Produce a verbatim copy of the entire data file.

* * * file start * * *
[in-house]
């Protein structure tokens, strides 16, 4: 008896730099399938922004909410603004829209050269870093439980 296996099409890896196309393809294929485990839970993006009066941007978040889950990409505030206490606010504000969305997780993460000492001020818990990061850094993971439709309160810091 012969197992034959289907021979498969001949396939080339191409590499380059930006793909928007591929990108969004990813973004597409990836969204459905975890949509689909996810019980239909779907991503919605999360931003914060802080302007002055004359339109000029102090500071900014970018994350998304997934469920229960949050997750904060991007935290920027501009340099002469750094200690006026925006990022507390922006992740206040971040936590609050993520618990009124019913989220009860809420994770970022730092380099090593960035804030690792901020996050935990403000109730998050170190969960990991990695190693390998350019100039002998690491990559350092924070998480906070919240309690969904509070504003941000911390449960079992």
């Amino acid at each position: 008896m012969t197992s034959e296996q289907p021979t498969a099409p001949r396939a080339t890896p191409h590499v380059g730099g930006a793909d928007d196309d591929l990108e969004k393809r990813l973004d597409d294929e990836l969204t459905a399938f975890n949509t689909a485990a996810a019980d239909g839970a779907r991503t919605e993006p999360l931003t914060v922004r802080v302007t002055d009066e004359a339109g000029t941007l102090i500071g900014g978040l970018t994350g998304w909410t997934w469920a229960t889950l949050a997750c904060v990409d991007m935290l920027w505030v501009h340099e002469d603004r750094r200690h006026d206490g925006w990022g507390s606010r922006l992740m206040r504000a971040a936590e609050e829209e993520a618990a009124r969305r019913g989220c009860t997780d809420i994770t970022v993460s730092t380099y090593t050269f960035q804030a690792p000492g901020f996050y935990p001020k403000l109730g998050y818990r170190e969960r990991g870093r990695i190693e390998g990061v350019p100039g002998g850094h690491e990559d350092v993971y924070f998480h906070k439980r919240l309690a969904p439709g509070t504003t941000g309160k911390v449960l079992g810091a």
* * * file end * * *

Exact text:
[in-house]
């Protein structure tokens, strides 16, 4: 008896730099399938922004909410603004829209050269870093439980 296996099409890896196309393809294929485990839970993006009066941007978040889950990409505030206490606010504000969305997780993460000492001020818990990061850094993971439709309160810091 012969197992034959289907021979498969001949396939080339191409590499380059930006793909928007591929990108969004990813973004597409990836969204459905975890949509689909996810019980239909779907991503919605999360931003914060802080302007002055004359339109000029102090500071900014970018994350998304997934469920229960949050997750904060991007935290920027501009340099002469750094200690006026925006990022507390922006992740206040971040936590609050993520618990009124019913989220009860809420994770970022730092380099090593960035804030690792901020996050935990403000109730998050170190969960990991990695190693390998350019100039002998690491990559350092924070998480906070919240309690969904509070504003941000911390449960079992």
């Amino acid at each position: 008896m012969t197992s034959e296996q289907p021979t498969a099409p001949r396939a080339t890896p191409h590499v380059g730099g930006a793909d928007d196309d591929l990108e969004k393809r990813l973004d597409d294929e990836l969204t459905a399938f975890n949509t689909a485990a996810a019980d239909g839970a779907r991503t919605e993006p999360l931003t914060v922004r802080v302007t002055d009066e004359a339109g000029t941007l102090i500071g900014g978040l970018t994350g998304w909410t997934w469920a229960t889950l949050a997750c904060v990409d991007m935290l920027w505030v501009h340099e002469d603004r750094r200690h006026d206490g925006w990022g507390s606010r922006l992740m206040r504000a971040a936590e609050e829209e993520a618990a009124r969305r019913g989220c009860t997780d809420i994770t970022v993460s730092t380099y090593t050269f960035q804030a690792p000492g901020f996050y935990p001020k403000l109730g998050y818990r170190e969960r990991g870093r990695i190693e390998g990061v350019p100039g002998g850094h690491e990559d350092v993971y924070f998480h906070k439980r919240l309690a969904p439709g509070t504003t941000g309160k911390v449960l079992g810091a």